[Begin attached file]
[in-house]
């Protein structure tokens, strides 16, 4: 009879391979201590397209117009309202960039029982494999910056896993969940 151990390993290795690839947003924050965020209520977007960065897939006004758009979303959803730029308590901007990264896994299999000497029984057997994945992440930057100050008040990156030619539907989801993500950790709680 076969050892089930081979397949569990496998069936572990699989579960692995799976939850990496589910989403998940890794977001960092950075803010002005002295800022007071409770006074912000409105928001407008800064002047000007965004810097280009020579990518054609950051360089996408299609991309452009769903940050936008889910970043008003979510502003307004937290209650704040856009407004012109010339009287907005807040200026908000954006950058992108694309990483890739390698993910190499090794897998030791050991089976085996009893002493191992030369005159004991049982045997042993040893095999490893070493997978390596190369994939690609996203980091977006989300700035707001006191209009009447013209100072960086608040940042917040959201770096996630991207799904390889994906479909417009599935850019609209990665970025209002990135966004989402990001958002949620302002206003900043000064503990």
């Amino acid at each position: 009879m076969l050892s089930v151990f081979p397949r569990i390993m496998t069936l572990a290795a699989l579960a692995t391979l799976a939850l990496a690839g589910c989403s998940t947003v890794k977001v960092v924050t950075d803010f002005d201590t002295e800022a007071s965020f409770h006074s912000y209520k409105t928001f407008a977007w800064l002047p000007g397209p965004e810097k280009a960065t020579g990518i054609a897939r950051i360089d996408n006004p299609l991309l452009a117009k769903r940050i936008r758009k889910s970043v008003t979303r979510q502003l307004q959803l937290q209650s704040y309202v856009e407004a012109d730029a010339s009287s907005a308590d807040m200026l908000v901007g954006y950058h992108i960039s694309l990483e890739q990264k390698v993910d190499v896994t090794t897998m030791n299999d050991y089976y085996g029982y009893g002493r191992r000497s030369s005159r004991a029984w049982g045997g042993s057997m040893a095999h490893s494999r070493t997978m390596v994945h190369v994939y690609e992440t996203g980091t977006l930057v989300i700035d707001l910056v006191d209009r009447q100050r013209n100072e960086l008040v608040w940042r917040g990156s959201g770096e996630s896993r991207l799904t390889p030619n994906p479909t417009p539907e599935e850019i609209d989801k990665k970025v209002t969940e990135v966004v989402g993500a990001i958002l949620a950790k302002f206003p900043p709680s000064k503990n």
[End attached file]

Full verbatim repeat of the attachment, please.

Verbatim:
[in-house]
């Protein structure tokens, strides 16, 4: 009879391979201590397209117009309202960039029982494999910056896993969940 151990390993290795690839947003924050965020209520977007960065897939006004758009979303959803730029308590901007990264896994299999000497029984057997994945992440930057100050008040990156030619539907989801993500950790709680 076969050892089930081979397949569990496998069936572990699989579960692995799976939850990496589910989403998940890794977001960092950075803010002005002295800022007071409770006074912000409105928001407008800064002047000007965004810097280009020579990518054609950051360089996408299609991309452009769903940050936008889910970043008003979510502003307004937290209650704040856009407004012109010339009287907005807040200026908000954006950058992108694309990483890739390698993910190499090794897998030791050991089976085996009893002493191992030369005159004991049982045997042993040893095999490893070493997978390596190369994939690609996203980091977006989300700035707001006191209009009447013209100072960086608040940042917040959201770096996630991207799904390889994906479909417009599935850019609209990665970025209002990135966004989402990001958002949620302002206003900043000064503990």
């Amino acid at each position: 009879m076969l050892s089930v151990f081979p397949r569990i390993m496998t069936l572990a290795a699989l579960a692995t391979l799976a939850l990496a690839g589910c989403s998940t947003v890794k977001v960092v924050t950075d803010f002005d201590t002295e800022a007071s965020f409770h006074s912000y209520k409105t928001f407008a977007w800064l002047p000007g397209p965004e810097k280009a960065t020579g990518i054609a897939r950051i360089d996408n006004p299609l991309l452009a117009k769903r940050i936008r758009k889910s970043v008003t979303r979510q502003l307004q959803l937290q209650s704040y309202v856009e407004a012109d730029a010339s009287s907005a308590d807040m200026l908000v901007g954006y950058h992108i960039s694309l990483e890739q990264k390698v993910d190499v896994t090794t897998m030791n299999d050991y089976y085996g029982y009893g002493r191992r000497s030369s005159r004991a029984w049982g045997g042993s057997m040893a095999h490893s494999r070493t997978m390596v994945h190369v994939y690609e992440t996203g980091t977006l930057v989300i700035d707001l910056v006191d209009r009447q100050r013209n100072e960086l008040v608040w940042r917040g990156s959201g770096e996630s896993r991207l799904t390889p030619n994906p479909t417009p539907e599935e850019i609209d989801k990665k970025v209002t969940e990135v966004v989402g993500a990001i958002l949620a950790k302002f206003p900043p709680s000064k503990n």